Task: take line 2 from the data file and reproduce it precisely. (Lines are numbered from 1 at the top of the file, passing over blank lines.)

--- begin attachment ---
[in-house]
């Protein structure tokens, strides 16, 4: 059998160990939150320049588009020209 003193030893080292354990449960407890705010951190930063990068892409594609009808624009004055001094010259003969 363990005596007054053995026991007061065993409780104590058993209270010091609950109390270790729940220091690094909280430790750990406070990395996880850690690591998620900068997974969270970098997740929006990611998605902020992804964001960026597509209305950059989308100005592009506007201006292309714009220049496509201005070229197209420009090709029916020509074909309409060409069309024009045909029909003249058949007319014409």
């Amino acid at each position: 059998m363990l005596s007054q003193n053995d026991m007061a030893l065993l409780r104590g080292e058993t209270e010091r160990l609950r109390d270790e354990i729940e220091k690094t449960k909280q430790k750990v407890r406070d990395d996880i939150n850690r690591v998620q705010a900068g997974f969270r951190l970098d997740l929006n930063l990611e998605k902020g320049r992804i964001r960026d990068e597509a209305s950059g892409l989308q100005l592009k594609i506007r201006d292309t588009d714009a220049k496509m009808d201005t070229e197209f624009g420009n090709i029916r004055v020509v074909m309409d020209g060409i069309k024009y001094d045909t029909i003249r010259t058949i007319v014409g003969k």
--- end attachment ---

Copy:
């Protein structure tokens, strides 16, 4: 059998160990939150320049588009020209 003193030893080292354990449960407890705010951190930063990068892409594609009808624009004055001094010259003969 363990005596007054053995026991007061065993409780104590058993209270010091609950109390270790729940220091690094909280430790750990406070990395996880850690690591998620900068997974969270970098997740929006990611998605902020992804964001960026597509209305950059989308100005592009506007201006292309714009220049496509201005070229197209420009090709029916020509074909309409060409069309024009045909029909003249058949007319014409």